USS Aaron Ward DD-483 (1942-1943)

A 1630-ton Gleaves class destroyer, the USS Aaron Ward was constructed and assembled in New Jersey and was commissioned in 1942. It received its name from a past Commanding Admiral, Rear Admiral Aaron Ward, USN (1851-1918). Rear Admiral Ward served in the U.S. Navy from 1867 to 1913.

Action in World War II

After starting out in the western Atlantic, she was assigned to escort duty in the Pacific in May of 1942. Ships she escorted included the USS Long Island aircraft carrier, as well as aging battleships that were sent from the United States western coastline towards the hostilities at Midway. Heading for the South Pacific in midsummer of 1942, she became involved in the campaign to hold the Guadalcanal as she was assigned to escort logistics shipping and warships. While in this area of the South Pacific, she was in the vicinity of a battle that took down the USS Wasp and damaged a cruiser, the USS Chester, which was the victim of a Japanese torpedo. The USS Aaron Ward then took up position around the hostile island battlefront for several months in the fall of 1942. During that assignment, she fought off air attacks and shelled many enemy targets ashore. On November 11-12, the USS Aaron Ward escorted a convoy of transports to Guadalcanal, protecting the ships from air attacks. On the night of November 12, along with a group of cruisers and destroyers, she helped both intercept and drive off a Japanese naval force of superior strength. Although the destroyer was hit several times and crippled, the ship managed to avoid being sunk the following morning, when she was fired on and missed by the Japanese battleship, Hiei. She received repair and overhaul at Pearl Harbor, returning to the South Pacific battle zone shortly after Japanese forces left the Guadacanal in February, 1943. On April 7, she received notice of a massive Japanese air attack and retreated to open waters to fight off the raid. However, she was hit by a dive bomber and began taking on water in her machinery spaces, eventually sinking near the Tulagi shore.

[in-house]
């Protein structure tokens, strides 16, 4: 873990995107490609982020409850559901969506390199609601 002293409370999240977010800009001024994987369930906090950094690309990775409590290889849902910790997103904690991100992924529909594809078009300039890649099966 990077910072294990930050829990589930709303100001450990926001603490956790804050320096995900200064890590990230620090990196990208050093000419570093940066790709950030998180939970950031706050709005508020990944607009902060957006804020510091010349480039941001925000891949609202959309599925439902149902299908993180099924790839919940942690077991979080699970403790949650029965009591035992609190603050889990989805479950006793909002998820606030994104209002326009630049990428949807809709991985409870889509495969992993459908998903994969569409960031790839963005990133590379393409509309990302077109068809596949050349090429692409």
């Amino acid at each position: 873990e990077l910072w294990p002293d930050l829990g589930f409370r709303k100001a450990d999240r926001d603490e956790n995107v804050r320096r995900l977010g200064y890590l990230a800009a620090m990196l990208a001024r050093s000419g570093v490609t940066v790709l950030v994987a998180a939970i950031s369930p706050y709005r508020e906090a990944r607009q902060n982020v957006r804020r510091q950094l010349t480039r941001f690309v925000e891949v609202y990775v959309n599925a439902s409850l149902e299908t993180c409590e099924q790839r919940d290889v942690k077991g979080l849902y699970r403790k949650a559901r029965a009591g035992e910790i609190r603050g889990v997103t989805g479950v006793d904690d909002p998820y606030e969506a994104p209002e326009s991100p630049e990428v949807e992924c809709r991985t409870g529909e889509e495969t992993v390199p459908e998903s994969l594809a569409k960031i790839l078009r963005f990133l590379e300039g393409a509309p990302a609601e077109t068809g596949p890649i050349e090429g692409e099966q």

Asbestos in Navy Ships

Although an essential component of the naval fleet, especially during World War II, naval destroyers also pose a lasting health risk to soldiers serving on them. Unfortunately, products containing asbestos were common, especially on older ships, because of the material’s high resistance to heat and fire. Despite its value as an insulator, asbestos fiber intake can lead to several serious health consequences, including mesothelioma, a devastating cancer without cure. Current and former military personnel who came into contact with these ships should seek immediate medical attention in order to detect possible health consequences associated with asbestos exposure. Reference: